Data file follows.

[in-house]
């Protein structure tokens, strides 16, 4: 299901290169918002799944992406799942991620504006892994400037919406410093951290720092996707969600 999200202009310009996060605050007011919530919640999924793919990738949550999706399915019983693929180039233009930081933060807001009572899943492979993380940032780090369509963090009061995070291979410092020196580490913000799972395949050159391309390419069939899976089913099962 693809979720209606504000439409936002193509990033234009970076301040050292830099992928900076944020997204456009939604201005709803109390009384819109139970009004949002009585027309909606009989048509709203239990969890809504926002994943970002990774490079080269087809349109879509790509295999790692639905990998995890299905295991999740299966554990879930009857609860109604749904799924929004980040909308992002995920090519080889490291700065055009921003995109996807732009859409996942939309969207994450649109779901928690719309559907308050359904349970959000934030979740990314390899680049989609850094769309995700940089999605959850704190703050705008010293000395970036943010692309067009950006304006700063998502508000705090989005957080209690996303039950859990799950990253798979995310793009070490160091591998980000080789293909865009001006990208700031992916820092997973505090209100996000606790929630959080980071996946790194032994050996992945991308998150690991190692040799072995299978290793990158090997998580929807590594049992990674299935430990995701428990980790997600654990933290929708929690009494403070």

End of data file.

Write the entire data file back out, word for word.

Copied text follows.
[in-house]
């Protein structure tokens, strides 16, 4: 299901290169918002799944992406799942991620504006892994400037919406410093951290720092996707969600 999200202009310009996060605050007011919530919640999924793919990738949550999706399915019983693929180039233009930081933060807001009572899943492979993380940032780090369509963090009061995070291979410092020196580490913000799972395949050159391309390419069939899976089913099962 693809979720209606504000439409936002193509990033234009970076301040050292830099992928900076944020997204456009939604201005709803109390009384819109139970009004949002009585027309909606009989048509709203239990969890809504926002994943970002990774490079080269087809349109879509790509295999790692639905990998995890299905295991999740299966554990879930009857609860109604749904799924929004980040909308992002995920090519080889490291700065055009921003995109996807732009859409996942939309969207994450649109779901928690719309559907308050359904349970959000934030979740990314390899680049989609850094769309995700940089999605959850704190703050705008010293000395970036943010692309067009950006304006700063998502508000705090989005957080209690996303039950859990799950990253798979995310793009070490160091591998980000080789293909865009001006990208700031992916820092997973505090209100996000606790929630959080980071996946790194032994050996992945991308998150690991190692040799072995299978290793990158090997998580929807590594049992990674299935430990995701428990980790997600654990933290929708929690009494403070």